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Economic Forecasts

Moderate Growth for Business Spending in 2017

Kiplinger's latest forecast on business equipment spending

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GDP 1.6% growth for the year; a 2.1% pace in '17 More »
Jobs Hiring pace should slow to 160K/month in '17 More »
Interest rates 10-year T-notes at 3% by end '17 More »
Inflation 2.4% in '17, up from 2.1% in '16 More »
Business spending Slight gain in '17 after flat '16 More »
Energy Crude oil trading from $50 to $55 per barrel in March More »
Housing Single-family starts up 9% in '16, 11% in '17 More »
Retail sales Growing 3.9% in '17 (excluding gas) More »
Trade deficit Widening 4% in '17, matching increase in '16 More »

Demand for U.S. factory-made goods is strengthening after a prolonged soft patch, pointing to a brighter picture for business investment spending in 2017. Some of the broad-based pickup in orders appears to be based on hope that the incoming Trump administration will claw back some of America’s manufacturing heft by taking a tougher line on trade. In addition, a belief that the worst of the energy price bust is over creates reason for hope that companies will invest more in oil & gas exploration and development.

There’s no boom ahead for business spending, but a 3%-4% increase in 2017 will be a big plus after a flat 2016. Two key reasons for keeping optimism in check: The global economic outlook is only a little better for 2017 than it was this year, while the U.S. dollar’s value is once again on an upward tear. Against a basket of currencies of major trade partners — including the euro, Japanese yen and Canada’s loonie — the greenback has appreciated more than 6% since October. That pushes up prices for U.S.-made goods in foreign markets. But the good news is that the pace of U.S. economic activity is picking up, with third-quarter GDP expanding at an upwardly revised 3.5% annual rate amid robust consumer spending.

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Manufacturing activity is on a gradual upswing, a heartening development after it virtually stalled for two years. Notwithstanding the modest improvement in global growth forecasts for 2017, some of America’s top export markets are still adjusting to fundamental political and economic changes that will limit their buying power. China’s once-torrid growth rate is slowing, though it’s still strong relative to most countries. (China is transitioning to a more consumer-oriented economy, rather than relying on investment to fuel growth. So there is potential for the U.S. to export more there down the road.) Europe is still grappling with how to implement Britain’s surprise 2016 decision to quit the European Union, which will be a damper on growth on both sides of the English Channel in 2017.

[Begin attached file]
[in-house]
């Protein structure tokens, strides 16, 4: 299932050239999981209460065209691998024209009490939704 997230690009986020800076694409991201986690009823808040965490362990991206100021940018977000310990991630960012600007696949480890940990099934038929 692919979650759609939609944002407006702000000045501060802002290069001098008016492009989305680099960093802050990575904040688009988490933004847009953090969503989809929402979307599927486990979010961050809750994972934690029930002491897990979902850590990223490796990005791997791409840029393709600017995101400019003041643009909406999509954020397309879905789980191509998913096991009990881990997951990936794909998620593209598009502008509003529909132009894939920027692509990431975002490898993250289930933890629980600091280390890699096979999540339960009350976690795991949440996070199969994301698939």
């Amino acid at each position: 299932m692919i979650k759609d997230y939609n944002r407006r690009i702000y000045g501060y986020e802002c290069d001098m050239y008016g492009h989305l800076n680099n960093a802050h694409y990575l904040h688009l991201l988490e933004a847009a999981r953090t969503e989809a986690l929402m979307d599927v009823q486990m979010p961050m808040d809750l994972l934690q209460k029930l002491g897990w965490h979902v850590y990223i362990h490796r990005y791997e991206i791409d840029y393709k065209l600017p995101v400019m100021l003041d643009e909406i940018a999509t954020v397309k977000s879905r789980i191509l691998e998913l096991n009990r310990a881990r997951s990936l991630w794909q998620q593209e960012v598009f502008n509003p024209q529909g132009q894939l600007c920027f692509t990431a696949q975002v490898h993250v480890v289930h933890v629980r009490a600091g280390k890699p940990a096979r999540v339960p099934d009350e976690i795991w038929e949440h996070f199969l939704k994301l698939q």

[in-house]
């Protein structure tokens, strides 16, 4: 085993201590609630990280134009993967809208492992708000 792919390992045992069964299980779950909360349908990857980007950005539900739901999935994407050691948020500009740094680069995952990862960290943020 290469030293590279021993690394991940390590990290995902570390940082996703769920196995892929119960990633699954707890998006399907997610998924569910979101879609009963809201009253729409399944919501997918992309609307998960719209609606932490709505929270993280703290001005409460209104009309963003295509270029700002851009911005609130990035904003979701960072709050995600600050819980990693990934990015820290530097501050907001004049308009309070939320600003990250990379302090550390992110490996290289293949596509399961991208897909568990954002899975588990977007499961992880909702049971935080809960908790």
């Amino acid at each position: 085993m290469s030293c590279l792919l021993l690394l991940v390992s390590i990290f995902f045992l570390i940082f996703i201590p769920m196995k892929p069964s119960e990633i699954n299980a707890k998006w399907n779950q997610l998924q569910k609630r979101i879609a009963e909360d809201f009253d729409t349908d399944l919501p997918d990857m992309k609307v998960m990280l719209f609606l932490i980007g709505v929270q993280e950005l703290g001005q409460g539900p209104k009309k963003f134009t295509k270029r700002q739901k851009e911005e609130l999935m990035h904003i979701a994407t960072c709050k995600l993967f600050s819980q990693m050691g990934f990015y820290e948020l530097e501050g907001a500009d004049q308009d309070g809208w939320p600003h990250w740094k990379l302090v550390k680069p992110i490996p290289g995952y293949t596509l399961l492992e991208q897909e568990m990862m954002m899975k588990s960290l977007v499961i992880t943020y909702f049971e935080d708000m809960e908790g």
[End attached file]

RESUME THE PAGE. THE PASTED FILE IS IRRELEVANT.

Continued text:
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Orders for durable goods (items designed to last three years or more) in November reflected a broadly firming factory sector. Demand increased for machinery and primary metals, a sign that the oil-related drag on manufacturing is easing, and there were also more orders for electrical equipment, appliances and components, and for computers and electronic gear. So-called core capital goods orders, which exclude aircraft, climbed 0.9% after a 0.2% October gain. While year-to-date orders are lower than during the comparable 11 months of 2015, the back-to-back monthly gains are consistent with gradually improving prospects for future capital expenditures. The category of durables that posted a severe slump in November was commercial aircraft, where orders plunged 73.5% from October levels. But that followed a surge in October orders and was largely a reflection of the volatile nature of aircraft orders, which tend to come in batches and with huge price tags. Deliveries occur over a period of years, keeping Boeing and other producers busy.

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